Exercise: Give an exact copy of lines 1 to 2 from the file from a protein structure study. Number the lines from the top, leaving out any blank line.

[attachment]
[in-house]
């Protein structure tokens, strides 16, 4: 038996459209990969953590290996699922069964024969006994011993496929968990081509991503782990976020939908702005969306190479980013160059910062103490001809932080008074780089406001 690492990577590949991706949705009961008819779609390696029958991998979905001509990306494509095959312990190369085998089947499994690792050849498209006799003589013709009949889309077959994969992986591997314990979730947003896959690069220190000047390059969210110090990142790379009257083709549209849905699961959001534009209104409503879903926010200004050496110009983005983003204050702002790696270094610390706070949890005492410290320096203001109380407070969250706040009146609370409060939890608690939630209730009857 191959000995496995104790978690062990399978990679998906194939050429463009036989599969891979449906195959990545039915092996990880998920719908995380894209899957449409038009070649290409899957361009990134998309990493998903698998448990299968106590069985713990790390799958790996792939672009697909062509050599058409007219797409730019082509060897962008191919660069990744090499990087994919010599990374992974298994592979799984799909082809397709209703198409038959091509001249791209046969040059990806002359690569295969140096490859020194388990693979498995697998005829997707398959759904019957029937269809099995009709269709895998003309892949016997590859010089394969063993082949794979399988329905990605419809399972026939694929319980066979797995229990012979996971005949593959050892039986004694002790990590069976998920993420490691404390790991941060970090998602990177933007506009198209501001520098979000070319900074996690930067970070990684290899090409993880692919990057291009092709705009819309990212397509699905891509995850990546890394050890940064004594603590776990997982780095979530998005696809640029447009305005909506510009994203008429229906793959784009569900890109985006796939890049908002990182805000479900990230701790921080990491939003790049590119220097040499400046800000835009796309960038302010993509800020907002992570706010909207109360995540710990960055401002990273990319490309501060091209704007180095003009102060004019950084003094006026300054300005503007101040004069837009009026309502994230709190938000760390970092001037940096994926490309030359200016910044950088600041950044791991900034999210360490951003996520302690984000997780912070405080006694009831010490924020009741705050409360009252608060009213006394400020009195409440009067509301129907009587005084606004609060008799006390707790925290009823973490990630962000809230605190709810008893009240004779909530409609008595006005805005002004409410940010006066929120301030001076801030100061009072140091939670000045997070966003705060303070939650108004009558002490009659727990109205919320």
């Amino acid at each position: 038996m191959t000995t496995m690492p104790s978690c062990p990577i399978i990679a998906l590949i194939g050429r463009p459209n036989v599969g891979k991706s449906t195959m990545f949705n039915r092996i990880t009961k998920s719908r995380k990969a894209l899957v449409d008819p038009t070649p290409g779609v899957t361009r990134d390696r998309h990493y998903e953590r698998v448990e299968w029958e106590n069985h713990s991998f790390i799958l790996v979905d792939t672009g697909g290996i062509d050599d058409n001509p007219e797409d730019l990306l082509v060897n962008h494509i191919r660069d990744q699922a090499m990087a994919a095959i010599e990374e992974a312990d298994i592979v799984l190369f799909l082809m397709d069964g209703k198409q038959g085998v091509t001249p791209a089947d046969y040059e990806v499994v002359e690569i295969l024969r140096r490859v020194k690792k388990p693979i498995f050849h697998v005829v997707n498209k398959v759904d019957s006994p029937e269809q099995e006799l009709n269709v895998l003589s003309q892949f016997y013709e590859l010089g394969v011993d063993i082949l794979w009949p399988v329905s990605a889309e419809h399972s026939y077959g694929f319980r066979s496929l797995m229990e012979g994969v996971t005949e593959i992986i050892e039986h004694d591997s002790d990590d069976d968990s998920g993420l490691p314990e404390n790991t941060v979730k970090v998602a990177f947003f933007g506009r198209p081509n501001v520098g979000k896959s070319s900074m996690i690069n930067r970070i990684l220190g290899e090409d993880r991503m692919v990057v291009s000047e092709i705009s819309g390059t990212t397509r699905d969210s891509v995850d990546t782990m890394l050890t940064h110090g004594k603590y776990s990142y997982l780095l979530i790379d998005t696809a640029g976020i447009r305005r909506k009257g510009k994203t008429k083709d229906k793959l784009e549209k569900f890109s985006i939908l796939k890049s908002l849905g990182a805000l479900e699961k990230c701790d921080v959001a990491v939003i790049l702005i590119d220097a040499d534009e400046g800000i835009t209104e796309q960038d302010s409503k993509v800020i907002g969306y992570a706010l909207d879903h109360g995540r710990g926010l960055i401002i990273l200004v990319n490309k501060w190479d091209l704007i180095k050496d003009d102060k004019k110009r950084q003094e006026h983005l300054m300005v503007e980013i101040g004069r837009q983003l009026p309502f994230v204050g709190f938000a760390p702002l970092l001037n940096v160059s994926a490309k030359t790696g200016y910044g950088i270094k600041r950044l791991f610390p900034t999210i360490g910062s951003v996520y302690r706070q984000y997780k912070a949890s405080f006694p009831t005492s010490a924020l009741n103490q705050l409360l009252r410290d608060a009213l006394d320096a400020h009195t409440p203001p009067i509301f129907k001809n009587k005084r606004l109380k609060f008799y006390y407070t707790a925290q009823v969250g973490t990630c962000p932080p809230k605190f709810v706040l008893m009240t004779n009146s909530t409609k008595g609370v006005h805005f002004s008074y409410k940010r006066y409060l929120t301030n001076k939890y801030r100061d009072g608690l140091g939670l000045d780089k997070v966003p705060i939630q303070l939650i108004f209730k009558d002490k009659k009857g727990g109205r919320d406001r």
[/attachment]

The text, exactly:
[in-house]
């Protein structure tokens, strides 16, 4: 038996459209990969953590290996699922069964024969006994011993496929968990081509991503782990976020939908702005969306190479980013160059910062103490001809932080008074780089406001 690492990577590949991706949705009961008819779609390696029958991998979905001509990306494509095959312990190369085998089947499994690792050849498209006799003589013709009949889309077959994969992986591997314990979730947003896959690069220190000047390059969210110090990142790379009257083709549209849905699961959001534009209104409503879903926010200004050496110009983005983003204050702002790696270094610390706070949890005492410290320096203001109380407070969250706040009146609370409060939890608690939630209730009857 191959000995496995104790978690062990399978990679998906194939050429463009036989599969891979449906195959990545039915092996990880998920719908995380894209899957449409038009070649290409899957361009990134998309990493998903698998448990299968106590069985713990790390799958790996792939672009697909062509050599058409007219797409730019082509060897962008191919660069990744090499990087994919010599990374992974298994592979799984799909082809397709209703198409038959091509001249791209046969040059990806002359690569295969140096490859020194388990693979498995697998005829997707398959759904019957029937269809099995009709269709895998003309892949016997590859010089394969063993082949794979399988329905990605419809399972026939694929319980066979797995229990012979996971005949593959050892039986004694002790990590069976998920993420490691404390790991941060970090998602990177933007506009198209501001520098979000070319900074996690930067970070990684290899090409993880692919990057291009092709705009819309990212397509699905891509995850990546890394050890940064004594603590776990997982780095979530998005696809640029447009305005909506510009994203008429229906793959784009569900890109985006796939890049908002990182805000479900990230701790921080990491939003790049590119220097040499400046800000835009796309960038302010993509800020907002992570706010909207109360995540710990960055401002990273990319490309501060091209704007180095003009102060004019950084003094006026300054300005503007101040004069837009009026309502994230709190938000760390970092001037940096994926490309030359200016910044950088600041950044791991900034999210360490951003996520302690984000997780912070405080006694009831010490924020009741705050409360009252608060009213006394400020009195409440009067509301129907009587005084606004609060008799006390707790925290009823973490990630962000809230605190709810008893009240004779909530409609008595006005805005002004409410940010006066929120301030001076801030100061009072140091939670000045997070966003705060303070939650108004009558002490009659727990109205919320």